Posted by: Elizabeth Anne Mitchell | July 30, 2014

WIPpet Wednesday, Memoir

WIPpet Wednesday is a blog hop of excerpts, hosted by the lovely K L Schwengel.  The only rule is that the excerpt have something to do with the date. If you want to join, the link is here.  Feel free to add your link, and please go visit and encourage the participants.  I am continuing to post from my memoir here,  and it is 3 paragraphs in lovely math of 3+0=3.

I will return to other wips, or at least cheerier parts of my memoir next Wednesday, I promise!

In the spring of fourth grade, I started feeling ill and having trouble hearing, so Mrs. B, my wonderful, kind, homeroom teacher moved me to the front row of the class.  She spoke to my parents, who were unconcerned. Every Easter, my father unveiled the camera for ceremonial pictures among the dogwood trees in our front yard.  In my picture, a stick-thin little girl valiantly tries to summon a smile for the lens, not quite hiding the pain in her eyes.  Less than a week later, I reluctantly told my mother I thought something might be wrong with me, since my urine was the color of Coca-Cola.  She thought I was faking, a bid for attention, but I took an old cough medicine bottle andbrought her the proof. After much railing about the expense and bother, my parents took me to the pediatrician, whom I’d seen the previous summer when my eardrums ruptured.  Once the pediatrician verified that I had not contaminated the sample with any foreign substance, she tested it.  When she came back into the room, she was very angry, and I was so afraid I had done something wrong. Her voice was very tight, but she spoke gently, telling me I was very sick and had to go to the hospital.  Palpable frost entered her voice when she turned to my parents. “She has the strain of strep that causes rheumatic fever,  but it has attacked her kidneys instead.” She stopped, shook her head minutely, and continued.  “She has been ill for weeks, if not months. You will take her to the hospital now, and I will meet you there.”

I was in the hospital for over a week, and confined to bed for four months.  My mother stayed in the hospital with me, but seemed angry and distant as always.  My father showed the first crack in his immobile exterior that first day, turning pale and anxious as the doctors explained my illness. I knew I was very ill, perhaps dying, when my parents allowed me to have as many soft drinks and popsicles as I wanted. I found out years later that my father’s best friend had died of the same disease when they were ten years old. I turned ten the week before I entered the hospital.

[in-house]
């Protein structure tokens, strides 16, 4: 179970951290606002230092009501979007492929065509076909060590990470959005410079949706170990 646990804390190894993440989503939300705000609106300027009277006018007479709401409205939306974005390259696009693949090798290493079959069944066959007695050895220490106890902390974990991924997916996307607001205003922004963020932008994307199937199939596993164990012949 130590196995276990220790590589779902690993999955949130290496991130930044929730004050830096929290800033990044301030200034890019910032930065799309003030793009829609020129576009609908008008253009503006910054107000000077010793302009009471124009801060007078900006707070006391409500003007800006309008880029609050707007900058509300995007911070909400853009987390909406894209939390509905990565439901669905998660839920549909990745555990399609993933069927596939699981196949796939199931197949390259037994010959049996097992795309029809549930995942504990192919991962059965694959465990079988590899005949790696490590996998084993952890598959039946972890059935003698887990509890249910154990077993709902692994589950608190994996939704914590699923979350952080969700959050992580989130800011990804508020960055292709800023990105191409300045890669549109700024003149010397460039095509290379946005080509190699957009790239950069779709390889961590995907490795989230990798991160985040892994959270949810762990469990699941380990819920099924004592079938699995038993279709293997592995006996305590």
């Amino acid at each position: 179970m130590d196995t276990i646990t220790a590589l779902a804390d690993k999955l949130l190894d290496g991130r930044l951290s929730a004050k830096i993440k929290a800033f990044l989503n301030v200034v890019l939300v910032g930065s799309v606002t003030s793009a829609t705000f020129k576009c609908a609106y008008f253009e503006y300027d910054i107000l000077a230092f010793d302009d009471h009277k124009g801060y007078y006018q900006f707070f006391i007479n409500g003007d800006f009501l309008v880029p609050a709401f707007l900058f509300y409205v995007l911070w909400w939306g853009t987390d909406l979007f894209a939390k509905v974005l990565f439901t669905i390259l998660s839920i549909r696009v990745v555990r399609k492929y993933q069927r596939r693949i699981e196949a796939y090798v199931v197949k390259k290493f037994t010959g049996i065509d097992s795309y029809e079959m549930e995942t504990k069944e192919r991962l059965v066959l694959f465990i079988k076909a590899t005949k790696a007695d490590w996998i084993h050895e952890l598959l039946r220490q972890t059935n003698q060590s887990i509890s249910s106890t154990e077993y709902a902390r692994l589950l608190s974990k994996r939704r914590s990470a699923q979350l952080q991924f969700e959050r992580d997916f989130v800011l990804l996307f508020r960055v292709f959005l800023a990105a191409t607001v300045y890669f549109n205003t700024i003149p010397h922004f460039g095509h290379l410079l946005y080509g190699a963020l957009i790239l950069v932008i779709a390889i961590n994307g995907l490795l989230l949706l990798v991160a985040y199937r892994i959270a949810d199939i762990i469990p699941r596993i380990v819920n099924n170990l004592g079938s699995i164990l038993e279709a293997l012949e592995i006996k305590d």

I took penicillin for a year after being released from the hospital.  My parents had no medical insurance, and were drowning under the expense of my hospital stay, so the veterinarian who lived next door gave us the canine version at cost. I became the invisible invalid, ensconced on a couch moved into the corner of the dining room.  Everyone walked by me, but never stopped to talk or visit. I lived entirely in my head that summer. I planned my life, daydreamed, read books, and decided I was not going to die.




  1. Once again you’ve kicked in my protective gene. I want to travel back in time and fix this. But what a powerful last line! And so much for such a young girl to have to bear. Your strength is obvious.

    • Thanks, Kathi. It’s strange to look back, realizing how normal it all seemed to me at the time. I think feeling it was normal was the only way to get through it, really.

  2. […] with increasing my word count, so I am pleased with myself. 🙂 I put up my WIPpet Wednesday post here.  I feel as though the memoir so far is quite the downer, but I don’t know whether to pull […]

  3. Good for you for taking that difficult experience and turning it into a decision not to be defeated. *hugs*

    • Thanks for the hugs, Ruth. When I’m not feeling very strong, I think back to that little girl.

  4. Wow. Yeah, that puts my mom-senses on high alert, too. I can’t imagine not noticing for that long that my kid was sick, nor can I fathom acting like the illness is a pain in MY butt. I would be devastated if that happened to one of my little beans.

    • I know, Amy. Once I had kids, it mystified me, too. At the time, I had no idea it wasn’t the norm, which is probably good.

  5. Thank heaven you lived thru it and that no one else got ill. That’s rough that you were there but no one wanted to talk to you. I mean, doctors and hospitals are expensive, but even so, what price do you put on the life of your child?

    As horrible as the story was, it was good to read.

    • I’m glad it was good to read, John. I think, honestly, that I was the “extra” kid, so it was unacceptable to cause any problems. I was still apologizing for myself well into my thirties.

  6. Isn’t it amazing how things from your past as a child come back to bite you as an adult with your own children? My mother had a similar experience as your father.

    • Oh wow, Adrian. I cannot imagine having that experience. When I had kids myself, I thought about having one of them that sick, and the thought is horrible.

  7. Powerful excerpt. I feel for that poor, sick little girl. I also feel admiration for the grown-up woman.

    • Thank you for the sympathy, and also for the admiration, although I don’t feel I did anything to deserve it. Even when I didn’t think it was completely normal, I thought it was my fault.

  8. That last line is very powerful. I don’t have kids, but it still baffles me that some parents could be that ignorant to their child’s plight.

    • Emily, I really look back in amazement at how invisible I was. A few months before I went to the hospital, I visited a friend’s home for a sleepover, so I was starting to see the dissonance.

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